Ever so much larger," replied Mary. It is


so large that if it were cut up into a million parts,
each part would be larger than the earth. If we
could weigh the sun in a pair of giant scales, it
would take over three hundred thousand globes




THE STORY OF GIANT SUN.


as heavy as the earth to make the scales even.
If the sun were hollowed out, and the earth placed
in the center, there would be room for the moon
as well. Now the moon is thousands of miles
from the earth, and yet the edge of the sun would
be thousands of miles from the moon, as you will
see in the picture. If a tunnel could be made
through the center of the sun, and a train started
going at the rate of a mile a minute, it would
take six hundred days for the train to reach the
other side of the tunnel. If this same train went
around the edge of the sun it would take five
years. A train going around the earth would
take seventeen days to complete the journey."
But suppose we went around the sun in a big
steamer, like the one Uncle Robert came over
in; how long would that take?" asked Harry
curiously.
Only fifteen years," said his sister, laughing.
" If you had started when you were a little baby
you would still have five more years to travel
before you would get back again to the starting-
point."





STORIES OF STARLAND.


Then the sun must be very large," said Harry
thoughtfully. "Let us call it GIANT SUN.
Has it always been as large as it is now ?"

THE SUN IN THE DAYS OF ITS YOUTH.

Ever so much larger," replied Mary.
Once upon a time it was a ball of glowing
gas reaching as far as the path of the last planet.












THE SUN AND PLANETS FORMING OUT OF STAR-MIST.

The ball whirled around rapidly and the outer
edge cooled. A ring formed and separated from
the ball and whirled around on its own account,
until it broke up into fragments. One of the
fragments drew all the others toward it, and




THE STORY OF GIANT SUN.


another ball was formed, but quite a small ball
this time, called a planet. Just like the central
ball, the planet kept whirling around, threw off
a ring, the ring broke up into little pieces, and
the pieces, coming together, made a little moon.
The planet is Neptune, and it still has only one
moon. Meanwhile the ball in the center kept
whirling around, other rings formed other planets
with their attendant moons, completing the family
of Giant Sun.
"The Sun is in the center and his planets circle
around him. Next to him is playful little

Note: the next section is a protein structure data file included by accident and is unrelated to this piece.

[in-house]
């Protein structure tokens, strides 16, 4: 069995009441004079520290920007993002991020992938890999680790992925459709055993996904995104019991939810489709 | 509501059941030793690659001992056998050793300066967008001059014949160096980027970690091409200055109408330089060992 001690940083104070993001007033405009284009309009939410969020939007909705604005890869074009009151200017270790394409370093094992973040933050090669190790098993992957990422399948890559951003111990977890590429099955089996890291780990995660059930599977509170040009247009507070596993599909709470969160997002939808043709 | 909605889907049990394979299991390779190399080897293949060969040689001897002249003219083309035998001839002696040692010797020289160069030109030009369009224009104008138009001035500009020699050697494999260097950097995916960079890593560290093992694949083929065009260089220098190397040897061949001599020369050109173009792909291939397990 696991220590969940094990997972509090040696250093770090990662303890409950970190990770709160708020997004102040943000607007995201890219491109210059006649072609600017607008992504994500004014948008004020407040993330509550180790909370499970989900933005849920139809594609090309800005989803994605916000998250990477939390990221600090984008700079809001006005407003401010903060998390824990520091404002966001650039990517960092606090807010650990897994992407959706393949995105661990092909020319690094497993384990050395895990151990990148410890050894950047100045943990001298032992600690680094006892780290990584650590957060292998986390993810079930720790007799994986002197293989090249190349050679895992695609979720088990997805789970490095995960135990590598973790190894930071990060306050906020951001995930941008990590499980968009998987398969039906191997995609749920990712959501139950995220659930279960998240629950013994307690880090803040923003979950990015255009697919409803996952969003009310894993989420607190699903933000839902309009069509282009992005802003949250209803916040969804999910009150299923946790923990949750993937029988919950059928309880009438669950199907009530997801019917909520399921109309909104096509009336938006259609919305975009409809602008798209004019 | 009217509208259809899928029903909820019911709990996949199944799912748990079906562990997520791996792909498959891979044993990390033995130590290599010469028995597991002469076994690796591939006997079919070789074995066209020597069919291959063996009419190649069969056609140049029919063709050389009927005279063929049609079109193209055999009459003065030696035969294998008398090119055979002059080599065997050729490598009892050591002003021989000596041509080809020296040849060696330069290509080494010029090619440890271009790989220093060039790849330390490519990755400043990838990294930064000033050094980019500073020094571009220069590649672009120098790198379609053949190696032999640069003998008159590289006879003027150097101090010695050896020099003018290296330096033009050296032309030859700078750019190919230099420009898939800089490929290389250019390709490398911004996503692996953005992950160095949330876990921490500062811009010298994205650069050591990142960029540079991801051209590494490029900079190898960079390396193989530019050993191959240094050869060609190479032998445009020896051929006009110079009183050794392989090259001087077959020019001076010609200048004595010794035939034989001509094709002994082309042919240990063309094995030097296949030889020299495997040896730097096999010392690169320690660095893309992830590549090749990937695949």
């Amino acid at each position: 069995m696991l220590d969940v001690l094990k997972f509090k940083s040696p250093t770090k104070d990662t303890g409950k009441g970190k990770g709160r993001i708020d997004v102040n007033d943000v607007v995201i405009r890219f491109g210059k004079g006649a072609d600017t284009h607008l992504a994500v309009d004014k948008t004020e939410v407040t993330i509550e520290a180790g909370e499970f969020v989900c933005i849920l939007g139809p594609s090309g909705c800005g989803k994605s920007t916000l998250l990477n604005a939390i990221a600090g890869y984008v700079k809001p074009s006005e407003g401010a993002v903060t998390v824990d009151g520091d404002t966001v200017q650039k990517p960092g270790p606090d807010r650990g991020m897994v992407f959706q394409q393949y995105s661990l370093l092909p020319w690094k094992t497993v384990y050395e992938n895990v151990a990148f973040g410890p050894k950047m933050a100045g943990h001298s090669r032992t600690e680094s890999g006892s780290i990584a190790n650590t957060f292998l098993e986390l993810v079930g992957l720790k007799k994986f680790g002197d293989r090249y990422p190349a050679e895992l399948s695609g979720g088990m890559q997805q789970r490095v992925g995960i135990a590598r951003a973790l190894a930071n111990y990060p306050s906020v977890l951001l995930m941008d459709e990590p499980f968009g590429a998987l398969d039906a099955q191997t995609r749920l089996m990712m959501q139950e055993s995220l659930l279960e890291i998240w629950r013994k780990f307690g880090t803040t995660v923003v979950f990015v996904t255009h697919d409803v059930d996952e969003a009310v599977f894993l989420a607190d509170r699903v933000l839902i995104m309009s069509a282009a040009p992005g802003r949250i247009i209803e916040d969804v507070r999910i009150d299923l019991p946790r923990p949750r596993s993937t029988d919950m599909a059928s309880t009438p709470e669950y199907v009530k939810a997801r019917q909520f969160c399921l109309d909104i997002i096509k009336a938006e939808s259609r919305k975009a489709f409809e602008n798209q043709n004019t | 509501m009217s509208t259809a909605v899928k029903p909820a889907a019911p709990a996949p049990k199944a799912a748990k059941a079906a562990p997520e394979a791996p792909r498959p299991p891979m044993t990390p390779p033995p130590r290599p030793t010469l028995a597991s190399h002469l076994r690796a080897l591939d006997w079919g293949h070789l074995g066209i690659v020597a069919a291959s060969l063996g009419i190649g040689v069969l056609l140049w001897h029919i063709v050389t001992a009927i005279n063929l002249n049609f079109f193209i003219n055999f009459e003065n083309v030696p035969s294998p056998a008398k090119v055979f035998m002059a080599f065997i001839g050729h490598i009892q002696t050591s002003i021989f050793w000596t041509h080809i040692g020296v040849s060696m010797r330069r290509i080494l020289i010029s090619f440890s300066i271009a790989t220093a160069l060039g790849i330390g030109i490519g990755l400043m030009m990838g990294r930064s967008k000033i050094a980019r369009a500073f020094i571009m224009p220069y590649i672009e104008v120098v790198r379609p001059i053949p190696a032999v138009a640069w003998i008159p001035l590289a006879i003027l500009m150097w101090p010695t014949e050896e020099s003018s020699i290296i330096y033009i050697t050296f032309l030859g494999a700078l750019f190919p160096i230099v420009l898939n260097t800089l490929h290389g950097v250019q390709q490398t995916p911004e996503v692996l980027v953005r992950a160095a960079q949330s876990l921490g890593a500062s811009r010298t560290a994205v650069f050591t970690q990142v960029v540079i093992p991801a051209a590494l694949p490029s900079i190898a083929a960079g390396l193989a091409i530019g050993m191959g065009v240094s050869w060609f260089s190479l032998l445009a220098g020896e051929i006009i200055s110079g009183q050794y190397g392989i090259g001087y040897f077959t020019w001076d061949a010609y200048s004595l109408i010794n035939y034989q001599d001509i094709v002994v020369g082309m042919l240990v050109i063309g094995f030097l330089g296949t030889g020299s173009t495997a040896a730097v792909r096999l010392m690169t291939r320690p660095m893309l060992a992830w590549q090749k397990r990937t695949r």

Mercury, then beautiful Venus, then our own
planet Earth. Beyond it, we find ruddy Mars,
the four hundred and fifty baby planets, giant
planet Jupiter, the ringed planet Saturn, and
the last two planets, Uranus and Neptune. All
these planets are under the control of the sun,
and cannot get away from him."
What is the sun made of?" asked Harry.
Of iron and copper and silver, and many
other things we can find on earth; but the sun is
so hot that they are melted together into a mass




STORIES OF STARLAND.


like glue. This is the center of the sun. Out-
side is a shell of bright clouds, from which rosy
flames leap to a height of thousands of miles
above the surface of the sun. All around the
edge of the sun, and reaching millions of miles
beyond it, is the pearly light of the corona like
a crown.,of glory. The pearly corona fades away
into a soft beam of light."
How beautiful the sun must'be!" said Harry,
as he listened attentively to his sister. But is it
all alone in the sky, and does it not have any
little stars to play with ? "
It is not at all lonely," said Mary, laughing
at the idea of the stars as playthings for Giant
Sun, and is kept quite busy looking after its
large family of planets. I will tell you about
them to-morrow, or nurse will scold me for tiring
you. And now, good-by, my dear. Don't forget
all I have told you about Giant Sun."
Forget! how could I, sister? It is better
than any fairy tale I have ever heard. Giant
Sun! Why you have told me enough to keep me
thinking all day and all night. Here comes Nellie.




THE STORY OF GIANT SUN.


Hello! Nellie, come here and let me tell you all
about GIANT SUN, and how he melted your